Quaternary structure or Quaternary level of protein structural organization, is the structure that results of the assembly of several polypeptide to make an unique functional protein, stabilized through several noncovalent interactions between the R side chain of amino acids from different peptide chains.
The non covalent interactions that maintain this structure are the same non covalent interactions that maintain the tertiary structure: Hydrogen bonds, Ionic interactions, Hydrophobic attractions and Van der Waals Forces.
Based on the definition we gave above, not all proteins show a quaternary level of organization. For having a quaternary structure:
a) The protein should be formed by more than one peptide chain.
b) These chains can not be attached by covalent bonds among them.
Some examples for clarifying the concept:
Myoglobin is formed by a single peptide chain and a hem group. Since Myoglobin is formed by just one peptide chain, it does not show quaternary structure.
Insulin, for example, is formed by two peptide chains, but since these two chains are linked by disulfide linkage, insulin does not qualify as a protein with quaternary structure.
Hemoglobin is formed by four peptide chains (and four Hem groups) that are forming a unique functional protein. These peptide chains are associated through non covalent bonds between their lateral chains: Hemoglobin is the typical example of a protein with quaternary structure.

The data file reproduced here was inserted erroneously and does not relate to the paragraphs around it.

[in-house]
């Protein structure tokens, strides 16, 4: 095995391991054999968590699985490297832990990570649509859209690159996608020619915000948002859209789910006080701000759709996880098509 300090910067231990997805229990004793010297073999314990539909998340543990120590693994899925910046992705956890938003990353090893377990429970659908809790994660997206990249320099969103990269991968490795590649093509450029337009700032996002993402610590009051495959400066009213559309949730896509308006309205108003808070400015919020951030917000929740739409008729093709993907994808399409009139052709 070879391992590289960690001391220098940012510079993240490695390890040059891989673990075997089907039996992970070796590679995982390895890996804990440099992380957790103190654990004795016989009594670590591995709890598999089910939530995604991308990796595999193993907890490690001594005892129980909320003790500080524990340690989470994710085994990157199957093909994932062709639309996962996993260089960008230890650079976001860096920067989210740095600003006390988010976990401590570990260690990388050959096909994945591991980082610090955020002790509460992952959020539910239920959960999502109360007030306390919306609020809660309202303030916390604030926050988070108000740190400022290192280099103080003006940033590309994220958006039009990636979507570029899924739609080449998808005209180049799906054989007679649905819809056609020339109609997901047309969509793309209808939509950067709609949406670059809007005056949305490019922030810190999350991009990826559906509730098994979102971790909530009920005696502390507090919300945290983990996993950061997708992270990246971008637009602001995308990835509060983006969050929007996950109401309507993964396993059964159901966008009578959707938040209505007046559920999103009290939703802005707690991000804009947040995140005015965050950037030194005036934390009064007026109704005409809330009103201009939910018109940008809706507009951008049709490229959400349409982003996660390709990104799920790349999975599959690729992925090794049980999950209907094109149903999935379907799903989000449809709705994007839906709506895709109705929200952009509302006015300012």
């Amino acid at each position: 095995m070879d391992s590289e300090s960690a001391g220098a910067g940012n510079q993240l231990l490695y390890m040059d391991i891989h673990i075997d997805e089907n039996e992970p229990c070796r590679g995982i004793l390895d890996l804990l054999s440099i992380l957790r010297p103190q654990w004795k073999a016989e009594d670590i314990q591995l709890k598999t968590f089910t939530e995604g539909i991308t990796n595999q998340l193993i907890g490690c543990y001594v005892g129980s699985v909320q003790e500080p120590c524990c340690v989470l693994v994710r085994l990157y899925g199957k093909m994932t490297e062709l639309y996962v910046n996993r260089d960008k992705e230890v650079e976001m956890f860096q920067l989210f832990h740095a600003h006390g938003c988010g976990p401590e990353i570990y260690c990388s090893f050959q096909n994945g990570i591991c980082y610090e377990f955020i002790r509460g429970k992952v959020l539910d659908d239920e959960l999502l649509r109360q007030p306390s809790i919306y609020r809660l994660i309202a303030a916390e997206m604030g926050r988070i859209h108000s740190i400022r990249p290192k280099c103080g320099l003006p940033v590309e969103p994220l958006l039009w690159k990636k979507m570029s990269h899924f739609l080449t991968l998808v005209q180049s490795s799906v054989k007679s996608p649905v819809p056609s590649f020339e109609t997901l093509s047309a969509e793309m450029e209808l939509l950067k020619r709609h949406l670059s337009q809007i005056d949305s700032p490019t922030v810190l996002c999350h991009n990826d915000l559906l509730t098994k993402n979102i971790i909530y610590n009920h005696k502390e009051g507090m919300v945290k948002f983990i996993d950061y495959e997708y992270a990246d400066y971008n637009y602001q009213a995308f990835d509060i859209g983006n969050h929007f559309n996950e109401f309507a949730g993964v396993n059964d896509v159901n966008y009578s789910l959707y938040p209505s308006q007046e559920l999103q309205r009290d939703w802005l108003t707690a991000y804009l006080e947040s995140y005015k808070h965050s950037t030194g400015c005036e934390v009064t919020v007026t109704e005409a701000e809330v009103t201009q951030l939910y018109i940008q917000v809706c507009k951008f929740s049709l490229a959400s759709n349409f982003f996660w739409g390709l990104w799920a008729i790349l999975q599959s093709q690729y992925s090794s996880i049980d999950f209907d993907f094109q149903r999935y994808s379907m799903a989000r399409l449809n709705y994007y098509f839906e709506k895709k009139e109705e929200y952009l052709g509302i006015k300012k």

The quaternary structure of a protein is intimately related to the feature of Allostery or Allosterism
It’s the property of some proteins to change its conformation and activity (it changes from a native conformation to a different native conformation), when interact specifically with some ligands.
In the case of enzymes, the ligand binds at a site different to the active site, that is called allosteric site. This change in conformation results in a change in the activity of the enzyme.
Characteristics of the Allosteric proteins
• All reach the quaternary level
• They have two different but native structures
• Each structure has a different functionality
• The two native structures are in equilibrium
• The equilibrium between the two structures is displaced when the protein interact with specific ligands
• The interaction with the ligand takes place in specific sites of the protein known as allosteric sites
Hemoglobin, mentioned above, is a typical example of a protein with quaternary structure that shows allosterism.
Hemoglobin has two different native structures:
- Oxyhemoglobin (Relaxed structure).
- Deoxyhemoglobin (Tense or Taught structure).
These different native structures have different functionality;
- The Relaxed (R ) structure has high O2 affinity.
- The taught or tense (T) structure has low O2 affinity.
These two forms are in equilibrium:
R ß——à T
Presence or absence of oxygen changes the conformation: when Hemoglobin binds to Oxygen, the equilibrium between these two kinds of structures is displaced to the R form; when Oxygen is released, the equilibrium is displaced to the T form.
These two animations reflect the change of Hemoglobin structure as a result of Oxygen binding:
Allosterism is also an important physiological mechanism of regulation of enzyme activity.
For more information about these topics, visit the following sites:
Berg, J.M.; Tymoczko, J.L. Stryer, L.: Biochemistry, 5t. Edition:
The Medical Biochemistry page